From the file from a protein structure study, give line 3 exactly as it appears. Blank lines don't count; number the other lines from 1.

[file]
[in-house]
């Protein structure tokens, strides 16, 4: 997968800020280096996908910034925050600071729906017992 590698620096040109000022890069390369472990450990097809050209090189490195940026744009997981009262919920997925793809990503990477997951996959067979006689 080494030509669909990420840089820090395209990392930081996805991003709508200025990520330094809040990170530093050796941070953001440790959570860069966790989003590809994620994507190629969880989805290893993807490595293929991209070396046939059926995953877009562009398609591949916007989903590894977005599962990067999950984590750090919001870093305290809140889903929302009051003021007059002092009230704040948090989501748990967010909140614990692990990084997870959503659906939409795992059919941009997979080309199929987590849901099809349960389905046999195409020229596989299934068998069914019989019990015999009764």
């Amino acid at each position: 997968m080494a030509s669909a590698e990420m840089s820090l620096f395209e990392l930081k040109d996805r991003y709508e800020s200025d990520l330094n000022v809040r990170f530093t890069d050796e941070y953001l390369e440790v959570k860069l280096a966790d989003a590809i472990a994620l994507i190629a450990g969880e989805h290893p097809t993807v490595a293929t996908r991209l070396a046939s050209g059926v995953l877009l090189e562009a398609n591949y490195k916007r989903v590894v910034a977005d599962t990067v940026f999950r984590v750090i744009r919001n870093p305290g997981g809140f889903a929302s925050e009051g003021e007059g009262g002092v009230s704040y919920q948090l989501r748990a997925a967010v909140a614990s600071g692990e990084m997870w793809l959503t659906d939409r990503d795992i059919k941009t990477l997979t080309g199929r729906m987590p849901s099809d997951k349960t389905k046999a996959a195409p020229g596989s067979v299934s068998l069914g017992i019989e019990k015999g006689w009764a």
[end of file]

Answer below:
């Amino acid at each position: 997968m080494a030509s669909a590698e990420m840089s820090l620096f395209e990392l930081k040109d996805r991003y709508e800020s200025d990520l330094n000022v809040r990170f530093t890069d050796e941070y953001l390369e440790v959570k860069l280096a966790d989003a590809i472990a994620l994507i190629a450990g969880e989805h290893p097809t993807v490595a293929t996908r991209l070396a046939s050209g059926v995953l877009l090189e562009a398609n591949y490195k916007r989903v590894v910034a977005d599962t990067v940026f999950r984590v750090i744009r919001n870093p305290g997981g809140f889903a929302s925050e009051g003021e007059g009262g002092v009230s704040y919920q948090l989501r748990a997925a967010v909140a614990s600071g692990e990084m997870w793809l959503t659906d939409r990503d795992i059919k941009t990477l997979t080309g199929r729906m987590p849901s099809d997951k349960t389905k046999a996959a195409p020229g596989s067979v299934s068998l069914g017992i019989e019990k015999g006689w009764a």